Let her know that what makes her beautiful is the knowledge of knowing that she’s been blessed with queenly features, a beautiful skin tone, and hair that a lot of women would kill for…….but buy instead!

  8. missregan Says:

    Just found out about you on the new media podcast. I’m currently a photography student. It’s very inspiring to see successful black photogs out there.
    It’s such a shame that young black girls are made to feel this way at such a young age.It’s no wonder they flock to weaves in their adulthood. We live in a society where the dominant image of black women they see are in music videos. When I was in school there was always that one girl who didn’t perm/press her hair and there would always be some black girls that would make her the butt of jokes. Kids can be terrible. I would have never been able to grow the locks that I have now when I was younger. Sade may not appreciate it now not but she will thank you for it later.

  9. BabyI'mAStar Says:

    I think that as adults sometimes, we as so far removed from the days when we as children struggled with self esteem issues, that it is easy for us to diminish the impact that our peers have on our self esteem and general well being. An impact that can cut a wide path through our life and remain for quite some time. Some things cannot be changed such as skin tone however, a consistent, positive force of love, kindness, and respect which begins and maintained at home is absolutely necessary to combat any negative feelings or comments that may arise in the outside world. The hair issue however is something that can be managed. Of course we need to set guidelines and boundaries for our children however, having a firm line in the sand based on our own preferences when it is causing our children to be ostracized or made to feel bad about themselves is serving no one well. As a female, a girl, a woman, our hair and our comfort with it, it’s importance to us (some of us), is beyond what most men can comprehend. If Sade is asking for a different hair style, what’s the issue, if it will be professionally maintained ? I say continue to love and guide your sister, reinforce her importance and feelings of being loved and allow some flexibility and fluidity in the things that will help her to make it successfully through these teens years.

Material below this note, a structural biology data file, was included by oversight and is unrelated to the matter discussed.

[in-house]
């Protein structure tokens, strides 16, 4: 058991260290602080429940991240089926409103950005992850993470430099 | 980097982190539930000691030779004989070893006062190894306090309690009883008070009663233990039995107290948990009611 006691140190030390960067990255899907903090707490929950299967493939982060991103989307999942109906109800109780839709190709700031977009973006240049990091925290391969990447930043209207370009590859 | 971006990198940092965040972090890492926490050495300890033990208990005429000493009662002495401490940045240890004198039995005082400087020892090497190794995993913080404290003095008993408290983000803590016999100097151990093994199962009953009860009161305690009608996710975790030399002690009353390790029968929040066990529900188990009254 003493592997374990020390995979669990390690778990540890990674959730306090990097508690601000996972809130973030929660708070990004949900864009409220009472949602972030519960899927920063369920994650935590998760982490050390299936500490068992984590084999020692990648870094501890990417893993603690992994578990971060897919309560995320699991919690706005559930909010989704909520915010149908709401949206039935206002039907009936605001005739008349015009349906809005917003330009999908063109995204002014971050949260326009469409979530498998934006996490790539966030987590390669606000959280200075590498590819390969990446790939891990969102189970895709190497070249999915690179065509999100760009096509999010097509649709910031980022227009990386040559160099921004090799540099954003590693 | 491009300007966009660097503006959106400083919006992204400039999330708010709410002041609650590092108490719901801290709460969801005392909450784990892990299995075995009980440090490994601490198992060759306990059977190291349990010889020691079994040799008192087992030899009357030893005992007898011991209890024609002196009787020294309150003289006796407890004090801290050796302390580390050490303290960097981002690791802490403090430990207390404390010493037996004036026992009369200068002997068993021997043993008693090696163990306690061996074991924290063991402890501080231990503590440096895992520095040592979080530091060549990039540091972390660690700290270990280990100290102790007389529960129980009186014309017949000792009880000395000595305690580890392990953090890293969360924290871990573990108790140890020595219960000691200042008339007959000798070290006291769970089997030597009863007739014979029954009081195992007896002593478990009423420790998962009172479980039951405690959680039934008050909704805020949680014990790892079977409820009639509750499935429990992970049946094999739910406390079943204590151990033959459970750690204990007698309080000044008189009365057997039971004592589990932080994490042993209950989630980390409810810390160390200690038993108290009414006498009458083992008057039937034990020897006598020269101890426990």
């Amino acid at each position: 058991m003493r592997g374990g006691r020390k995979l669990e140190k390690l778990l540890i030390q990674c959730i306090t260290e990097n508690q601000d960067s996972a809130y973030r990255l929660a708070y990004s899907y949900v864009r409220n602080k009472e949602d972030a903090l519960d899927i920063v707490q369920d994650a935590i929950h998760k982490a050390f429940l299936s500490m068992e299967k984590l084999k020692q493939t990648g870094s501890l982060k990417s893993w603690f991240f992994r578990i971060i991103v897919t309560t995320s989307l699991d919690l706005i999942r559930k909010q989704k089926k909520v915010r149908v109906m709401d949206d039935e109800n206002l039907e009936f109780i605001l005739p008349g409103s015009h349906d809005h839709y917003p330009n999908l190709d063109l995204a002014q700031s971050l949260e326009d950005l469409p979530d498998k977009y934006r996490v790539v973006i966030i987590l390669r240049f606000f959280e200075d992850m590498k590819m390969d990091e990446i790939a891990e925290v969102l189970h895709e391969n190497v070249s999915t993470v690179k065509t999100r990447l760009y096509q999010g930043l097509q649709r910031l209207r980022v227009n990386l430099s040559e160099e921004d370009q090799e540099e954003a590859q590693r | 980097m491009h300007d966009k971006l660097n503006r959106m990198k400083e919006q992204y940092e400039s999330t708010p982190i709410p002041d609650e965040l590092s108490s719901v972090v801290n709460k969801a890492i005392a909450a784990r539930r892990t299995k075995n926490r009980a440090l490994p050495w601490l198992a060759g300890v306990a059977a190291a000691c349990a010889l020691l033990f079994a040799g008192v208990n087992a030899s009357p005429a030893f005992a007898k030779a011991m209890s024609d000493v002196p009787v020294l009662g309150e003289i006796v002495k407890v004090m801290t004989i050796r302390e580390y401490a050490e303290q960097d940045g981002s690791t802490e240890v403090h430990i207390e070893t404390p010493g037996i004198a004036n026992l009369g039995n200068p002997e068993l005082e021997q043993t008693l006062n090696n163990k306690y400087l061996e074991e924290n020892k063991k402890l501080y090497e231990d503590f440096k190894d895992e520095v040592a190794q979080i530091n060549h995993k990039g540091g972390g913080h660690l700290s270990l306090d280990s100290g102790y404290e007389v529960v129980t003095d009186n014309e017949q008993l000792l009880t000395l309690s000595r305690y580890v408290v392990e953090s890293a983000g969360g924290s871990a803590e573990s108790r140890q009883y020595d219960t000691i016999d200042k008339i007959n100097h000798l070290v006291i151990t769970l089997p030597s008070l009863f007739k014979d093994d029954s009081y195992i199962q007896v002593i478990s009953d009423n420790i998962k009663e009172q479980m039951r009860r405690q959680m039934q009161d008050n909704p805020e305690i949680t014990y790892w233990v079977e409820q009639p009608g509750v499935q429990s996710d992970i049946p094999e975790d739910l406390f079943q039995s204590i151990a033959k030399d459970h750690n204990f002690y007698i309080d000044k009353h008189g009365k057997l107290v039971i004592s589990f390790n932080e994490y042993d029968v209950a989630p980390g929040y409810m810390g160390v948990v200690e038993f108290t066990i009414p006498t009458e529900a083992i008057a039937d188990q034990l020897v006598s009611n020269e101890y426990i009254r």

10. Tafari Says:

    Wow, I'm overwhelmed by the responses here & I appreciate the feedback!!!

    Mel – I somewhat get her desire for a hot press but my cultural morals are not having that. To me, healthy hair is natural hair & my job as a parent is to make sure that my children are healthy mentally, physically, emotionally & everything in between.

    With this said, I know that peer pressure is a bitch & if is not one thing, it is another.

    Why are kids so mean, who do they learn such ways. It's been such a long time since I pressured anyone :)

    Torrance – Thx Man

    Darius – I'm saving the Black boy issues discussion for my son, if Suite Suzy magically gives me one. Stay tuned :)

    Toni – Sade is an avid reader. Seems like she almost eats book. What's good?

    I too, went to all Black schools growing up so I know what you mean. I now live in a area that is very diverse, which has many positives that out weigh the negatives but negatives are hard to annoy, you know.

    And some of my best friends are Negroes who love to take pictures. ;)

    Carla – You have me looking up 4b & 3a hair textures, a new science. LOL

    I appreciate you sharing your story & thx for the encouragement.

    And I am saying no tot he hot press. If I was a Christian, I would say that it's from the Devil. When she hits adulthood, she is free to hot press & perm away.